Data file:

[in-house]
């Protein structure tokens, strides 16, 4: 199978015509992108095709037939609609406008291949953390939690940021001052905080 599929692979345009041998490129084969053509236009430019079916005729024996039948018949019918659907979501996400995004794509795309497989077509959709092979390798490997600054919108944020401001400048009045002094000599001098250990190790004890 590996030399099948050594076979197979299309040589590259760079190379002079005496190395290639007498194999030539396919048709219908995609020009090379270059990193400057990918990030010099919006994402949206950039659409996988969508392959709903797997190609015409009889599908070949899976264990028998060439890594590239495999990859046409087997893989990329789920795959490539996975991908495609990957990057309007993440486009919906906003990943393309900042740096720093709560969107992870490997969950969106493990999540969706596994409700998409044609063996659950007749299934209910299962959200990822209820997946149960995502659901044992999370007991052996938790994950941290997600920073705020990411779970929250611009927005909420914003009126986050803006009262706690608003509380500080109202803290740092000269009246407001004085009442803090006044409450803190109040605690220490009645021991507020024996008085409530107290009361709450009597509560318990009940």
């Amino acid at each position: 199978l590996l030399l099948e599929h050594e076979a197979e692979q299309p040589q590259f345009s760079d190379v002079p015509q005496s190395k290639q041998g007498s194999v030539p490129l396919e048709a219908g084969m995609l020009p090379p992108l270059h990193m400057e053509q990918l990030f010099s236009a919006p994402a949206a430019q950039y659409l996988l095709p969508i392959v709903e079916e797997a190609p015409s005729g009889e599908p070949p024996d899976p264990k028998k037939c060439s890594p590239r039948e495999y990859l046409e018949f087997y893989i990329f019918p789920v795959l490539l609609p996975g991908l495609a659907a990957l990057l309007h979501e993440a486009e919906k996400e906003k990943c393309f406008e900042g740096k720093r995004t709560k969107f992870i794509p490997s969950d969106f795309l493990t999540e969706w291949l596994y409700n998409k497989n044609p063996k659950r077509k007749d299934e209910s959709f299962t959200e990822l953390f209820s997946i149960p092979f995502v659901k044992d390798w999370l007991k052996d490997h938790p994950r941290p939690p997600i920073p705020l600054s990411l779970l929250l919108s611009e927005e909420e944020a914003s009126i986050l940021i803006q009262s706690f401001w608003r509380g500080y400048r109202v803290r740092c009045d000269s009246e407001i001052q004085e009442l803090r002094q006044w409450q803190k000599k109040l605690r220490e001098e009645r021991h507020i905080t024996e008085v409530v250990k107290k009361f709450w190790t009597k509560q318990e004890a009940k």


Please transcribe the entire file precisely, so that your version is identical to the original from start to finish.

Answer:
[in-house]
């Protein structure tokens, strides 16, 4: 199978015509992108095709037939609609406008291949953390939690940021001052905080 599929692979345009041998490129084969053509236009430019079916005729024996039948018949019918659907979501996400995004794509795309497989077509959709092979390798490997600054919108944020401001400048009045002094000599001098250990190790004890 590996030399099948050594076979197979299309040589590259760079190379002079005496190395290639007498194999030539396919048709219908995609020009090379270059990193400057990918990030010099919006994402949206950039659409996988969508392959709903797997190609015409009889599908070949899976264990028998060439890594590239495999990859046409087997893989990329789920795959490539996975991908495609990957990057309007993440486009919906906003990943393309900042740096720093709560969107992870490997969950969106493990999540969706596994409700998409044609063996659950007749299934209910299962959200990822209820997946149960995502659901044992999370007991052996938790994950941290997600920073705020990411779970929250611009927005909420914003009126986050803006009262706690608003509380500080109202803290740092000269009246407001004085009442803090006044409450803190109040605690220490009645021991507020024996008085409530107290009361709450009597509560318990009940």
């Amino acid at each position: 199978l590996l030399l099948e599929h050594e076979a197979e692979q299309p040589q590259f345009s760079d190379v002079p015509q005496s190395k290639q041998g007498s194999v030539p490129l396919e048709a219908g084969m995609l020009p090379p992108l270059h990193m400057e053509q990918l990030f010099s236009a919006p994402a949206a430019q950039y659409l996988l095709p969508i392959v709903e079916e797997a190609p015409s005729g009889e599908p070949p024996d899976p264990k028998k037939c060439s890594p590239r039948e495999y990859l046409e018949f087997y893989i990329f019918p789920v795959l490539l609609p996975g991908l495609a659907a990957l990057l309007h979501e993440a486009e919906k996400e906003k990943c393309f406008e900042g740096k720093r995004t709560k969107f992870i794509p490997s969950d969106f795309l493990t999540e969706w291949l596994y409700n998409k497989n044609p063996k659950r077509k007749d299934e209910s959709f299962t959200e990822l953390f209820s997946i149960p092979f995502v659901k044992d390798w999370l007991k052996d490997h938790p994950r941290p939690p997600i920073p705020l600054s990411l779970l929250l919108s611009e927005e909420e944020a914003s009126i986050l940021i803006q009262s706690f401001w608003r509380g500080y400048r109202v803290r740092c009045d000269s009246e407001i001052q004085e009442l803090r002094q006044w409450q803190k000599k109040l605690r220490e001098e009645r021991h507020i905080t024996e008085v409530v250990k107290k009361f709450w190790t009597k509560q318990e004890a009940k």